From the direct-mail bunco artists, it was a natural progression to conservative media selling ads to the most outlandish dream peddlers and conspiracy-mongers. After Perlstein subscribed to email lists for publications like Townhall and Newsmax, he started getting some strange notices, including “the 123-Cent Heart Miracle,’ the one ‘Washington, the medical industry, and drug companies REFUSE to tell you about.’ (Why would they? They’d just be leaving money on the table: ‘I was scheduled for open heart surgery when I read about your product,’ read one of the testimonials. ‘I started taking it and now six months have passed and I haven’t had open-heart surgery.’).

Conservative ideology, as Perlstein persuasively argues, is particularly vulnerable to grifters because of its faith in the goodness of business and its concomitant hostility toward regulation—which makes it easy for true believers to buy into the notion that some modern Edison has a miraculous new invention that the Washington elite is conniving to suppress. In Perlstein’s words, “The strategic alliance of snake-oil vendors and conservative true believers points up evidence of another successful long march, of tactics designed to corral fleeceable multitudes all in one place—and the formation of a cast of mind that makes it hard for either them or us to discern where the ideological con ended and the money con began.”

There’s another factor at work here: The anti-intellectualism that has been a mainstay of the conservative movement for decades also makes its members easy marks. After all, if you are taught to believe that the reigning scientific consensuses on evolution and climate change are lies, then you will lack the elementary logical skills that will set your alarm bells ringing when you hear a flim-flam artist like Trump. The Republican “war on science” is also a war on the intellectual habits needed to detect lies.

It was only natural that politicians themselves would want to get in on these scams. Writing in the New Republic in 2014, the journalist Ben Adler documented how an entire class of Republican politicians, including Herman Cain, Newt Gingrich, and Mike Huckabee, used mailing lists built up in their presidential campaigns to sell dubious products afterward. In Cain’s case, anyone who gave money to his campaign would get ads, after the campaign ended, promising a “breakthrough” remedy for erectile dysfunction, “one of more than 50 similar pitches for miracle cures and easy-money tricks that Cain has passed along to his e-mail followers.” Gingrich and Huckabee, ostensibly more “serious” and established politicians, did much the same:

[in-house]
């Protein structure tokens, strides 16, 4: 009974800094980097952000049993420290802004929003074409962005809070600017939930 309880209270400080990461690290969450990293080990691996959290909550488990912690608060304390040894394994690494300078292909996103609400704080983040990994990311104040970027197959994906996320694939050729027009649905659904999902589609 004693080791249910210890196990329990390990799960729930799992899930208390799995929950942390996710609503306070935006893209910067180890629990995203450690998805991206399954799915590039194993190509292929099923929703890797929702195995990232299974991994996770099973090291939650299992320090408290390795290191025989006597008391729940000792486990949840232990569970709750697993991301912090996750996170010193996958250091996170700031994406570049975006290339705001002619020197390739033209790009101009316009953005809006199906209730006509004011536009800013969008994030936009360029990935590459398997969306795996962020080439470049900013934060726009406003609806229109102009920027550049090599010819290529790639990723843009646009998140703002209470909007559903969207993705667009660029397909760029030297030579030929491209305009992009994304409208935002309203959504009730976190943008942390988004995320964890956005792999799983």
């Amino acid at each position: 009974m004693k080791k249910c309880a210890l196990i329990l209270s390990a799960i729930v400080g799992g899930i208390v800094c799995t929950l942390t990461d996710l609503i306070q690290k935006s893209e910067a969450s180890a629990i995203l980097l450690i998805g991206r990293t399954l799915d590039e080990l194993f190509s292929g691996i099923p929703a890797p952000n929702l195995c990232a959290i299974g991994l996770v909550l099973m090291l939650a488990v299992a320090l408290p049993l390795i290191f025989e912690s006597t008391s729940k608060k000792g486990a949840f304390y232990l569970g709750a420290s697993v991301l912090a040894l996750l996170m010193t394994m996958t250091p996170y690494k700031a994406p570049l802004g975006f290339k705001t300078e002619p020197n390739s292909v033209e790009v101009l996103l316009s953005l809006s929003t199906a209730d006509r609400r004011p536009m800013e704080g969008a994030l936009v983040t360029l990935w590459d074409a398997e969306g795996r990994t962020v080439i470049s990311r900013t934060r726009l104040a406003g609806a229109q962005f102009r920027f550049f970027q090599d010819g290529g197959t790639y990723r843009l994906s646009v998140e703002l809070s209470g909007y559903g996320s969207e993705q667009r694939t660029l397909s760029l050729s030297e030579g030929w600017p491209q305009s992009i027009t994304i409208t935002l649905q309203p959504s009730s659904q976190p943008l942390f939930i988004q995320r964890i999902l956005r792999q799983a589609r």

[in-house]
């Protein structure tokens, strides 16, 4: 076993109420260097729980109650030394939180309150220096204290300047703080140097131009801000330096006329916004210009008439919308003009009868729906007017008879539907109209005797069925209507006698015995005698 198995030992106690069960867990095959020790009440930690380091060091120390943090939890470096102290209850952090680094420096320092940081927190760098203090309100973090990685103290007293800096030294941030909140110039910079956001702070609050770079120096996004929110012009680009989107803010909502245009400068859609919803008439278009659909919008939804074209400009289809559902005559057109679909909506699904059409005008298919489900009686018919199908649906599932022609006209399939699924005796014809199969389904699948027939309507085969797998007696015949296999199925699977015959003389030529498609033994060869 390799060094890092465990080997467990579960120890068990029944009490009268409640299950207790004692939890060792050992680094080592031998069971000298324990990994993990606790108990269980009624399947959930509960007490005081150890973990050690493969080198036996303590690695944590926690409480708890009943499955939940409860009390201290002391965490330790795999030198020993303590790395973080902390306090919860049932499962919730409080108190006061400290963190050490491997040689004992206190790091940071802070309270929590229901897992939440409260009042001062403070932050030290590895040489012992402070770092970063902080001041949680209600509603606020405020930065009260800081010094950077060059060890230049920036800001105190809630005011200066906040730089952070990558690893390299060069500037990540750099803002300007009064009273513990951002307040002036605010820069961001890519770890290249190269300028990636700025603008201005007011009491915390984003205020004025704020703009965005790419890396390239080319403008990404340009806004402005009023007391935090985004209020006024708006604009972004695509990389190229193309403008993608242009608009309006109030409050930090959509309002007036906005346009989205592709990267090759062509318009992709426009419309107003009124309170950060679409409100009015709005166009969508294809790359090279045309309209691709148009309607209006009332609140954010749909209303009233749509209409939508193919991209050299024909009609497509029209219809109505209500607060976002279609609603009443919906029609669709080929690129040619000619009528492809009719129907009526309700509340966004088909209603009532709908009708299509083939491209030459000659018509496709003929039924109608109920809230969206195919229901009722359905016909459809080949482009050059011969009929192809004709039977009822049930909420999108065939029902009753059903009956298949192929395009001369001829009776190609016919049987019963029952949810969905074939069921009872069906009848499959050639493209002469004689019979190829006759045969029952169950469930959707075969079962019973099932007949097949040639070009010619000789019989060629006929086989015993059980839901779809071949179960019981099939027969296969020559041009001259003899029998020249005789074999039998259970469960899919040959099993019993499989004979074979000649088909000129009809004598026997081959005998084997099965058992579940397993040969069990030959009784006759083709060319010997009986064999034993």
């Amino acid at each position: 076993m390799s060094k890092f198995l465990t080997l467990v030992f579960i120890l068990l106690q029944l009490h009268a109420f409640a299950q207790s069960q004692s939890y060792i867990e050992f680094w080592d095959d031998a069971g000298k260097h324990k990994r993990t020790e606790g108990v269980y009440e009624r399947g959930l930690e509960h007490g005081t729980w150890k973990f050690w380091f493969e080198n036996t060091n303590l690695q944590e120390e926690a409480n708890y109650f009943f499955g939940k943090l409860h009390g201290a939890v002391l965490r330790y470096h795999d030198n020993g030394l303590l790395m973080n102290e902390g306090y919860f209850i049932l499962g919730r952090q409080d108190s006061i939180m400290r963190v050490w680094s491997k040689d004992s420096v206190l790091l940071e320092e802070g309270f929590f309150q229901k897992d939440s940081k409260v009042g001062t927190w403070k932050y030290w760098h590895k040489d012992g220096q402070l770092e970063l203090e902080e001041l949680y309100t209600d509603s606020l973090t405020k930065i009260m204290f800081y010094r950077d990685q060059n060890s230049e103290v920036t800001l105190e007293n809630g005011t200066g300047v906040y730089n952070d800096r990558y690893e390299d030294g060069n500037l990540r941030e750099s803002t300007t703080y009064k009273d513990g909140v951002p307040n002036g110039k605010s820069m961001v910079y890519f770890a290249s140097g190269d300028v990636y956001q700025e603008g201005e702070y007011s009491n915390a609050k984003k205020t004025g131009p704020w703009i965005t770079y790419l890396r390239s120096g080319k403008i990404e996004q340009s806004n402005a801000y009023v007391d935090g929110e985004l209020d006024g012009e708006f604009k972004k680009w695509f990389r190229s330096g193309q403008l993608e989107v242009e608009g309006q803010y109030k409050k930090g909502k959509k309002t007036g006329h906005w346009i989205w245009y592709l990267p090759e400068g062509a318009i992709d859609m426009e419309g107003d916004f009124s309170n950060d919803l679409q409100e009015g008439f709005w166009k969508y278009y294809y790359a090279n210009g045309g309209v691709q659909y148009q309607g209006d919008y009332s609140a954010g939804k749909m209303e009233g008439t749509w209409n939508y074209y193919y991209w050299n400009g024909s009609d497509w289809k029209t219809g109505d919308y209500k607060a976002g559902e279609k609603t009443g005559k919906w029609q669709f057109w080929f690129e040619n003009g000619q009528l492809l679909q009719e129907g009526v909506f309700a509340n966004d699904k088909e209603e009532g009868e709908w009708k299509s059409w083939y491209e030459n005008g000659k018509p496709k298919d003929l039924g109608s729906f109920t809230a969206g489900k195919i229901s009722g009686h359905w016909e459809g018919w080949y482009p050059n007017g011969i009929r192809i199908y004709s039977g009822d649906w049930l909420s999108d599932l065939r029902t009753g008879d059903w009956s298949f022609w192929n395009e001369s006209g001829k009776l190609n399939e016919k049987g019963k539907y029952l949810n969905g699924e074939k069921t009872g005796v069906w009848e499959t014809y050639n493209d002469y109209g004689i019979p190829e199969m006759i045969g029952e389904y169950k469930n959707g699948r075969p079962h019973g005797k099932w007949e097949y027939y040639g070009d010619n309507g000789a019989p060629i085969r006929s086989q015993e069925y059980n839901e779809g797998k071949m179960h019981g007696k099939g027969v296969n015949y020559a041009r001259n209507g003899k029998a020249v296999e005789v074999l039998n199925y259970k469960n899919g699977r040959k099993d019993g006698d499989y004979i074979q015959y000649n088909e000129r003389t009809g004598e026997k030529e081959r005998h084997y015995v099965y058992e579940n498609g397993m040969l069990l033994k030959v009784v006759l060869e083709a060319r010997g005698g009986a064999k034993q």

Newt Gingrich now pings the e-mail subscribers to his Gingrich Productions with messages from an investment firm formed by a conspiracy theorist successfully sued for fraud by the Securities and Exchange Commission. Mike Huckabee uses his own production company’s list to blast out links to heart-disease fixes and can’t-miss annuities.

These scams, risible as they seem, bring in serious money. By Adler’s calculations, Cain and Huckabee made small fortunes from selling their email lists to advertisers: “At $36 per thousand list members for an ad filling an entire e-mail, and no fewer than 33 such ads sent last year, Cain made more than $420,000 from e-mail ads in 2013—minus Newsmax’s cut and the costs of maintaining his list. For Huckabee, whose list is nearly twice as long as Cain’s and commands a rate of $43.25 per thousand, the rough haul is north of $900,000.”


Cain, Gingrich, and Huckabee all proved that running for president could in fact be what Trump thought it was: a money-making enterprise that gave you access to a nearly unlimited supply of rubes to buy your products. By actually winning the nomination, Trump has simply taken the con game Cain and the others pioneered to the next level.

The affinity of conservatives for hucksterism not only explains Trump’s rise—but also why the Never Trump movement has never gained enough traction to stop him. By the time Trump launched his campaign, the conservative movement had already destroyed the intellectual immune system that is necessary to resist grifters. A telling example can be found in the famous “Never Trump” issue of National Review from February. Amid all the editorials and articles warning of the dangers of Trump was a full-page ad for something called “The Patriot Power Generator 1500.” The ad begins: FORMER CIA OFFICIAL WARNS; “ISIS TERRORISTS WANT TO CRIPPLE AMERICA’S ELECTRIC GRID!” Further down is a series of alarming sub-headlines designed to sell the generator: “IT May Have Already Begun,” “You Know We’re Targeted,” “Weather Is the Other Enemy.”

Here is the paradox of Never Trump in a nutshell: Could the people who have been conditioned to think they need to buy the Patriot Power Generator in order to fight off an ISIS attack on America’s power grid really be expected to see through Donald Trump? Conservative publications like National Review have spent a generation cultivating an audience of gulls. Now they’re shocked that a far more talented hustler has stolen them away.